21 Katsuhiko Hibino (Artist)

Katsuhiko Hibino (Artist)

"Roppongi Art Night" is an all-night art festival held in the Roppongi area on the weekend of March 23rd and 24th. The event is getting bigger in size each year, and Katsuhiko Hibino, who is currently its artistic director, has big hopes for its future. "Roppongi Art Night"is a one night event and yet it is much more than that. By holding this festival together with the local people, Hibino is hoping to change Roppongi into area of design and art.

photo_taro hirano / text_tami okano / edit_rhino

The night defines Roppongi

Echigo-Tsumari Art Triennale

Echigo-Tsumari Art Triennale
The world's largest art festival held every three years in the Echigo-Tsumari region of Niigata Prefecture, encompassing Tokamachi City and Tsunan Town. The region retains the traditional "satoyama" culture where people live in harmony with nature.

The first time I heard that the name of the event is "Roppongi Art Night", I thought, that makes sense. I've been involved with regional art projects for about 10 years now.

The Echigo-Tsumari Art Triennale which started in Niigata in 2000 takes place not in the art museums but on the land, utilizing the things already in the region;the artists absorb the power of the land and express that in their works. The Setouchi Triennale which is held on the Setouchi islands such as Naoshima, also utilizes what is already in the locale - namely using the islands themselves in the Seto Inland Sea as the backdrop.

In the past, there were regions that were called "inaka" (countryside), but these days, the people there don't let you call these places "inaka": they feel that they are living in places that have their own advantages, and more people seem to be feeling the same way. Niigata has the rice terraces and the Setouchi has the islands, so what does Tokyo have? What defines Roppongi? Well, the night defines Roppongi. That's why I thought the name "Art Night" makesa lot of sense, and I thought to myself, hey, this sounds interesting.

Creating relationships with the local people

Roppongi Art Night

Roppongi Art Night
An art event held in unison at Roppongi's art museums and shopping facilities that helps to bond the local community. Hibino was among the artists who participated in the first Roppongi Art Night held in 2009. Information on Roppongi Art Night 2013 can be found here.

I didn't think of Tokyo as being a region before, but about five or six years ago, when the construction on the (Tokyo) Sky Tree began, there was a movement among artists and students to start activities in the downtown areas. It was around that time that people began talking about the different districts in Tokyo such as Sumida ward and Taito ward, instead of talking about Tokyo as a whole. It occurred to me then that Tokyo is also a region. So I thought of holding the "Asatte Asagao (day after tomorrow Morning Glory) project" in "3331 Arts Chiyoda"; it's a long ongoing project of mine, but until then I'd never implemented it in Tokyo. When the project actually got underway, I found that elderly men and women of the regions would willingly come to look after the Morning Glory flowers. And it came home to me that Tokyo has residents too, and that naturally, there are different regions and communities within Tokyo.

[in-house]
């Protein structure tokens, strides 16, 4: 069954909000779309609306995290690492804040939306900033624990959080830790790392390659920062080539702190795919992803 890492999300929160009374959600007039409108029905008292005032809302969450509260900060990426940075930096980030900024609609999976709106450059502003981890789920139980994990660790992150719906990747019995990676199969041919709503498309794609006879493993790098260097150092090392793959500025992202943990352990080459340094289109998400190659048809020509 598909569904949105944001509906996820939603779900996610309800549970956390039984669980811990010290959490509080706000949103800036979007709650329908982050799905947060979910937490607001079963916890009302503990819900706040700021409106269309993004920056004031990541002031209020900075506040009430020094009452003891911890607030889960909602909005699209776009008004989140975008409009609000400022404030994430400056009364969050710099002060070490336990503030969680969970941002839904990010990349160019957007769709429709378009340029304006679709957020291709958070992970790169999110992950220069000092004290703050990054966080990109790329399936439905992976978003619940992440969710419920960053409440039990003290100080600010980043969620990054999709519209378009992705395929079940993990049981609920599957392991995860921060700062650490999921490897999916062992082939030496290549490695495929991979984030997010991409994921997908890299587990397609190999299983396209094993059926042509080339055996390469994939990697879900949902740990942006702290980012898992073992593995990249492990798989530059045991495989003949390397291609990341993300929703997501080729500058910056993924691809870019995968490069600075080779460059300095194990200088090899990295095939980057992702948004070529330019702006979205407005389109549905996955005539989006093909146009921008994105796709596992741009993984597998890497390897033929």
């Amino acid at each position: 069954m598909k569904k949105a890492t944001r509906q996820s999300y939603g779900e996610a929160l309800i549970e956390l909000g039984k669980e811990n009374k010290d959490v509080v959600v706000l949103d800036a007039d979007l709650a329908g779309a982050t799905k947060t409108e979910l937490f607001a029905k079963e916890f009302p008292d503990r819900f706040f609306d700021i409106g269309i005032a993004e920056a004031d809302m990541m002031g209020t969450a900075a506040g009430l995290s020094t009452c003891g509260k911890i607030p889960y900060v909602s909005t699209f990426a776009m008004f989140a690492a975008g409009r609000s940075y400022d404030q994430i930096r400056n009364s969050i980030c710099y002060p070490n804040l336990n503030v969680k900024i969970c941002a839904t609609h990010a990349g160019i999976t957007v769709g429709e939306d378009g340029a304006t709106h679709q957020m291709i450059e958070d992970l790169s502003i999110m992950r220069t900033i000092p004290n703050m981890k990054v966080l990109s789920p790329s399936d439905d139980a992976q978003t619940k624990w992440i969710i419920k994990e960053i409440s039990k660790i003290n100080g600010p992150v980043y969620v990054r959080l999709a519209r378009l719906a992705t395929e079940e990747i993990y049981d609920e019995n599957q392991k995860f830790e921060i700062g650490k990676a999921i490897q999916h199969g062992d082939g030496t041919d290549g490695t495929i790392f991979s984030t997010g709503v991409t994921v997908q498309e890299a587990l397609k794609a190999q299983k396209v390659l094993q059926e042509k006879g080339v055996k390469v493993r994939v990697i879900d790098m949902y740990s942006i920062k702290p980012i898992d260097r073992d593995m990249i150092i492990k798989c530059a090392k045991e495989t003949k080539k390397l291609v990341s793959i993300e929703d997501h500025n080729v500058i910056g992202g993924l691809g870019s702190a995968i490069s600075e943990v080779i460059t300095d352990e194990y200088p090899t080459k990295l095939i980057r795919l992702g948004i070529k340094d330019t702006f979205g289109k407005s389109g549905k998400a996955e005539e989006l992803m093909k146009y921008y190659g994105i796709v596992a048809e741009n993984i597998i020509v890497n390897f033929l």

In holding the Roppongi Art Night, I think it's important to keep in mind that the Roppongi's appeal is in its night. Another thing I'm focusing on is creating relationships with the local people. I really want to work together with the people of the Roppongi area in holding this event. I've been talking to people of the Roppongi shopping districts, telling them that while the Art Night is for only one night, the process of getting together and preparing for the event is itself an art.

Roppongi Art Night - a spring festival and a yearlong event

The Roppongi Art Night is an event that takes place by working in unison with the residents; I want it to be a "matsuri" festival that is such fun that when it ends, people are already looking forward to holding next year's festival. Festivals are about people preparing for the big day, and when it is over, preparations immediately begin for the following year's event. An event the residents are engaged in for the whole year - that's what I want Roppongi Art Night to become.

I think that making it a year-long event would also be meaningful for the artists. The Roppongi Art Night will mark its fourth year this year; if we continue the event, the number of artists who have participated will continue to accumulate. I want this to be a regular event so that these artists will always remember that it is on the weekend of March and know that if they come here, they will be able to meet their buddies.

In the summer, musicians hold festivals. All kinds of artists get on stage and they are glad to meet each other and they talk of coming together again next year. The summer festival is something they look forward to. I envy them, to be honest. (laughs) Art needs a festival too - a festival not just for exhibiting works but for people to come together of their own accord. It should be a place where bonds are formed. That's what Roppongi Art Night is about.